Almost US$800 million has flowed to exporters since the auction system came into force.

“Whilst more still needs to be done in this area, the evident stability of the exchange rate, following the introduction of the foreign exchange auction system on 23 June 2020, has minimised distortions in pricing by curtailing speculative pricing and parallel market exchange rate indexation of prices by businesses,” Mangudya said.

“Consequently, the parallel exchange rate premium has reduced to a tolerable band of up to 20%, consistent with experiences in other countries.

“In addition, the establishment of an appropriate market-based exchange rate system has assisted in dampening pressures on inflation,” he said.

“A significant proportion of the total amount allotted (from the forex auction) has been earmarked for strategic sectors for imports of essential goods, especially raw materials, equipment, pharmaceuticals, chemicals, fuel and electricity.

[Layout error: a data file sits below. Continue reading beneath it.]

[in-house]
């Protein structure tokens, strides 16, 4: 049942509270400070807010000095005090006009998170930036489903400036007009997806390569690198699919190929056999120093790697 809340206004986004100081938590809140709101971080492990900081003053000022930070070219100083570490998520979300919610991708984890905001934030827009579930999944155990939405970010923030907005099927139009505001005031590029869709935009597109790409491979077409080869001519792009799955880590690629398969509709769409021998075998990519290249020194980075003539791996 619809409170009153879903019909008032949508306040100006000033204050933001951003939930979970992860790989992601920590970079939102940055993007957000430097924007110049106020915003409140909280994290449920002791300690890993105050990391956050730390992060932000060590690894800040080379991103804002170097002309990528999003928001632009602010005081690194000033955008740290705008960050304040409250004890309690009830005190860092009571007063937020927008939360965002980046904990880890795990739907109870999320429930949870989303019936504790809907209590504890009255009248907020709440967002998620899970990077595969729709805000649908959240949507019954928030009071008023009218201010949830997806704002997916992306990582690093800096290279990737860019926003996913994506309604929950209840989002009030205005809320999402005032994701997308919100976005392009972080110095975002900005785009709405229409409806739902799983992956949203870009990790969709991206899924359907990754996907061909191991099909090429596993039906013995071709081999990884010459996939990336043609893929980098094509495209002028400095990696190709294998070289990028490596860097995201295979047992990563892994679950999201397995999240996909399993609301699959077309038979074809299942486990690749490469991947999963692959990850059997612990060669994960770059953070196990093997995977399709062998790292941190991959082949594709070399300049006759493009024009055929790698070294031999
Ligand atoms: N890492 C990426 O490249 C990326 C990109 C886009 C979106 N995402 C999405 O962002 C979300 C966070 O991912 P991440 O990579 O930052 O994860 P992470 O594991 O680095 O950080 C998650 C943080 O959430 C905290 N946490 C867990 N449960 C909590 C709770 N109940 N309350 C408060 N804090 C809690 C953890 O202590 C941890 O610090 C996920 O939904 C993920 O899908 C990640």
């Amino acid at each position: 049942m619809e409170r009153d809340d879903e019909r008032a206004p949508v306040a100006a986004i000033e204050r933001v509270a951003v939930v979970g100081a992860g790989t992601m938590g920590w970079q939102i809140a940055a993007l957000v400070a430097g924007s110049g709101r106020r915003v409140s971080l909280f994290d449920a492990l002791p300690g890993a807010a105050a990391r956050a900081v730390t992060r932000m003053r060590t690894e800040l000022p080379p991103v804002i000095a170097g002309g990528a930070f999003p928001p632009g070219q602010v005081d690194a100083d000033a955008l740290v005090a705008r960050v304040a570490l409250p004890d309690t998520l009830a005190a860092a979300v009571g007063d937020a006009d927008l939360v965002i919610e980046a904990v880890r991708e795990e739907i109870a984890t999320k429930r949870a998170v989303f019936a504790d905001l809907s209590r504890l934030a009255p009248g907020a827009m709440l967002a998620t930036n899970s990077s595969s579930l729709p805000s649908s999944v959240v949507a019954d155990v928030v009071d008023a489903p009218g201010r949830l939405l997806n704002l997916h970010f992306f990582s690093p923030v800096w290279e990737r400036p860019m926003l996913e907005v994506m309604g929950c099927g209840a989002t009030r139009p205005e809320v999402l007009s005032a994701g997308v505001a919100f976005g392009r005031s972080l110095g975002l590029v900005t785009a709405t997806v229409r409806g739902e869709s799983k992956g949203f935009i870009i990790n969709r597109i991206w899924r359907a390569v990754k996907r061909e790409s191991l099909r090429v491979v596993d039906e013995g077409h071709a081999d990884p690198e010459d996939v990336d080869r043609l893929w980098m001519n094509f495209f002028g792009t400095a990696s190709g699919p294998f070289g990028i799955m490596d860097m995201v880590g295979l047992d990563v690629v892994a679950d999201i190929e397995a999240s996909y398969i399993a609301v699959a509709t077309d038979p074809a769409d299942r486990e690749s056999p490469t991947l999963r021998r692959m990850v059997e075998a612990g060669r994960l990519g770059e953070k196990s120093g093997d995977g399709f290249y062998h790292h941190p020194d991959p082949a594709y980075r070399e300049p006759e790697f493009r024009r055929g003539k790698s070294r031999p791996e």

“To date, more than 70% of total foreign currency allotted has gone towards import of raw materials, machinery and equipment while other essential and strategic imports, including pharmaceuticals and chemicals, fuel and electricity have, taken around 11% of the total allotments,” the central bank chief said.

He said the RBZ had implemented a conservative monetary targeting framework to contain money supply growth and reduce pressure on the exchange rate.

The bank achieved a conservative quarterly growth in reserve money of 18,6% in 2020, against a target of 25% per quarter previously.

At the end of December last year, reserve money was ZW$18,76 billion (US$225 million), compared to a year-end target of ZW$25,20 billion (US$3012,2 million), Mangudya said.